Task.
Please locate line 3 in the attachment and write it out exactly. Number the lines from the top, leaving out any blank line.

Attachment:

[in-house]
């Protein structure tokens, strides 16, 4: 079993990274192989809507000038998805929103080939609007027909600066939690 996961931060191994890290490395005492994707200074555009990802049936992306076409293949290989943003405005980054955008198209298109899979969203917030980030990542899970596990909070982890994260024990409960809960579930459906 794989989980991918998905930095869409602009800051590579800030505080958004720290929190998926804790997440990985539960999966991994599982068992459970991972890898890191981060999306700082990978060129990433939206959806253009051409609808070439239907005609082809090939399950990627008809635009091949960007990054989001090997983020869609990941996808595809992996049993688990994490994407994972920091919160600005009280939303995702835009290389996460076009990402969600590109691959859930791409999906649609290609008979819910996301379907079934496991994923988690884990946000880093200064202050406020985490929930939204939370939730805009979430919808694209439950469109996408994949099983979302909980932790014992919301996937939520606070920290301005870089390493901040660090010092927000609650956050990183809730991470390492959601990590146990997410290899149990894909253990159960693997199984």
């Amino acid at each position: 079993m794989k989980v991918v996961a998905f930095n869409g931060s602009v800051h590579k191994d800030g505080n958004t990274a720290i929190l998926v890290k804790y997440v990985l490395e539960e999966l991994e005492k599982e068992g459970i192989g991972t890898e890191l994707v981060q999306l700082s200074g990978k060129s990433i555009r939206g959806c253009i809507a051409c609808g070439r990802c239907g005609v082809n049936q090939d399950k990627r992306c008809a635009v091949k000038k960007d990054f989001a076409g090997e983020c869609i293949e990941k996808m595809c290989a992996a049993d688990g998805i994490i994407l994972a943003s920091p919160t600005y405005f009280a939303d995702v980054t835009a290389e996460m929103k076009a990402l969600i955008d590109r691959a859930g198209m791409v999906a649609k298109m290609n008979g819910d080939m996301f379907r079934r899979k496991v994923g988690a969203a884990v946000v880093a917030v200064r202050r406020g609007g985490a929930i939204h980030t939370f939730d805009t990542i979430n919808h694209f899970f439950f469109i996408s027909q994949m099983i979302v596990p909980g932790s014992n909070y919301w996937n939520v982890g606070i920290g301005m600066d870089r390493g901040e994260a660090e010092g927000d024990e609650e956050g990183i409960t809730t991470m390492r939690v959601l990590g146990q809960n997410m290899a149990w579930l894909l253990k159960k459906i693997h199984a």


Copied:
């Amino acid at each position: 079993m794989k989980v991918v996961a998905f930095n869409g931060s602009v800051h590579k191994d800030g505080n958004t990274a720290i929190l998926v890290k804790y997440v990985l490395e539960e999966l991994e005492k599982e068992g459970i192989g991972t890898e890191l994707v981060q999306l700082s200074g990978k060129s990433i555009r939206g959806c253009i809507a051409c609808g070439r990802c239907g005609v082809n049936q090939d399950k990627r992306c008809a635009v091949k000038k960007d990054f989001a076409g090997e983020c869609i293949e990941k996808m595809c290989a992996a049993d688990g998805i994490i994407l994972a943003s920091p919160t600005y405005f009280a939303d995702v980054t835009a290389e996460m929103k076009a990402l969600i955008d590109r691959a859930g198209m791409v999906a649609k298109m290609n008979g819910d080939m996301f379907r079934r899979k496991v994923g988690a969203a884990v946000v880093a917030v200064r202050r406020g609007g985490a929930i939204h980030t939370f939730d805009t990542i979430n919808h694209f899970f439950f469109i996408s027909q994949m099983i979302v596990p909980g932790s014992n909070y919301w996937n939520v982890g606070i920290g301005m600066d870089r390493g901040e994260a660090e010092g927000d024990e609650e956050g990183i409960t809730t991470m390492r939690v959601l990590g146990q809960n997410m290899a149990w579930l894909l253990k159960k459906i693997h199984a």